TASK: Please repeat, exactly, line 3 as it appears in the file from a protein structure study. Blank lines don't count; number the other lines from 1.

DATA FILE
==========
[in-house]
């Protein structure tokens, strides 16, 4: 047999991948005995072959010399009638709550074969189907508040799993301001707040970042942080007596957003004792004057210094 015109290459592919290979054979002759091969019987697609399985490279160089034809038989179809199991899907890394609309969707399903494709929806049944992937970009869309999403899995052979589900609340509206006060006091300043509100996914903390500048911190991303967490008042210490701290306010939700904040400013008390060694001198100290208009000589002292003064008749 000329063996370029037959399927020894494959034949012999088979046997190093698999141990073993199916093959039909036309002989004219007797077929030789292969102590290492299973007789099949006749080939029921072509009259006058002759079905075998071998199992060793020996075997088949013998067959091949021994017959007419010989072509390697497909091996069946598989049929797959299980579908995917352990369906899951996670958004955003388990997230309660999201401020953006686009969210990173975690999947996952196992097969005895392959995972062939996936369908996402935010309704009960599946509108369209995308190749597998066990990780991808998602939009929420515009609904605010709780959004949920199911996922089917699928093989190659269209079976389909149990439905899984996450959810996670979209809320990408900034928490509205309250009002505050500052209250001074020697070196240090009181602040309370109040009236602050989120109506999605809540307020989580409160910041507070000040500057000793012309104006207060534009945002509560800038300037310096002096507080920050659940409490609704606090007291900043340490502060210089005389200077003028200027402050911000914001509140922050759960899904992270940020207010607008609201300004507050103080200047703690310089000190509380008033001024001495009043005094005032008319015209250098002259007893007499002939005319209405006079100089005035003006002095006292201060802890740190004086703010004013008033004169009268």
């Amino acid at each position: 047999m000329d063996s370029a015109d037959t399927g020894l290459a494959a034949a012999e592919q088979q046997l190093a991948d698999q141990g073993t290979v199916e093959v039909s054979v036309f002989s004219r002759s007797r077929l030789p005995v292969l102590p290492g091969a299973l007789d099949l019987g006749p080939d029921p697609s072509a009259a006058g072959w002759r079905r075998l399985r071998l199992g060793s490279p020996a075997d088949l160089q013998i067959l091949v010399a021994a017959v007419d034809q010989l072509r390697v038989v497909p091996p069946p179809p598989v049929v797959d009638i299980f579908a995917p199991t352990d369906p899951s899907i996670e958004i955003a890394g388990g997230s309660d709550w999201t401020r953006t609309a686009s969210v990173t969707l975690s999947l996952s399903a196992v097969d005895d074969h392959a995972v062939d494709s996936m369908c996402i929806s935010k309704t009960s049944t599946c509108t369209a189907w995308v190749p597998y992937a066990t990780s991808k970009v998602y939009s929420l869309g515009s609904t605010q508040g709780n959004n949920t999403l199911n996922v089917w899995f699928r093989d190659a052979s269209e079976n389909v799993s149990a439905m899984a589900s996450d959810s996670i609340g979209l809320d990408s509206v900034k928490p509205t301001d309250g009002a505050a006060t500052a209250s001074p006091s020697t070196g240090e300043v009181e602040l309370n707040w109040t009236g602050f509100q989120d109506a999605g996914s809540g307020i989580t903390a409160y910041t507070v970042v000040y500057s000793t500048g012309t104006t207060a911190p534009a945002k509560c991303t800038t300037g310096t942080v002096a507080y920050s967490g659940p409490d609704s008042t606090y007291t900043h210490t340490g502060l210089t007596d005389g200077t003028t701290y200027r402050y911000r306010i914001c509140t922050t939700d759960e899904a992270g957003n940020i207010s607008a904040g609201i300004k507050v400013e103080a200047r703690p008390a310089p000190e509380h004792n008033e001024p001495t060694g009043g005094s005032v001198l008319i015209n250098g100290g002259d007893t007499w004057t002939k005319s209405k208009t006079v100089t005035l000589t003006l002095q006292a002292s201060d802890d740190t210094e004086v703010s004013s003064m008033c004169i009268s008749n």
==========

């Amino acid at each position: 047999m000329d063996s370029a015109d037959t399927g020894l290459a494959a034949a012999e592919q088979q046997l190093a991948d698999q141990g073993t290979v199916e093959v039909s054979v036309f002989s004219r002759s007797r077929l030789p005995v292969l102590p290492g091969a299973l007789d099949l019987g006749p080939d029921p697609s072509a009259a006058g072959w002759r079905r075998l399985r071998l199992g060793s490279p020996a075997d088949l160089q013998i067959l091949v010399a021994a017959v007419d034809q010989l072509r390697v038989v497909p091996p069946p179809p598989v049929v797959d009638i299980f579908a995917p199991t352990d369906p899951s899907i996670e958004i955003a890394g388990g997230s309660d709550w999201t401020r953006t609309a686009s969210v990173t969707l975690s999947l996952s399903a196992v097969d005895d074969h392959a995972v062939d494709s996936m369908c996402i929806s935010k309704t009960s049944t599946c509108t369209a189907w995308v190749p597998y992937a066990t990780s991808k970009v998602y939009s929420l869309g515009s609904t605010q508040g709780n959004n949920t999403l199911n996922v089917w899995f699928r093989d190659a052979s269209e079976n389909v799993s149990a439905m899984a589900s996450d959810s996670i609340g979209l809320d990408s509206v900034k928490p509205t301001d309250g009002a505050a006060t500052a209250s001074p006091s020697t070196g240090e300043v009181e602040l309370n707040w109040t009236g602050f509100q989120d109506a999605g996914s809540g307020i989580t903390a409160y910041t507070v970042v000040y500057s000793t500048g012309t104006t207060a911190p534009a945002k509560c991303t800038t300037g310096t942080v002096a507080y920050s967490g659940p409490d609704s008042t606090y007291t900043h210490t340490g502060l210089t007596d005389g200077t003028t701290y200027r402050y911000r306010i914001c509140t922050t939700d759960e899904a992270g957003n940020i207010s607008a904040g609201i300004k507050v400013e103080a200047r703690p008390a310089p000190e509380h004792n008033e001024p001495t060694g009043g005094s005032v001198l008319i015209n250098g100290g002259d007893t007499w004057t002939k005319s209405k208009t006079v100089t005035l000589t003006l002095q006292a002292s201060d802890d740190t210094e004086v703010s004013s003064m008033c004169i009268s008749n």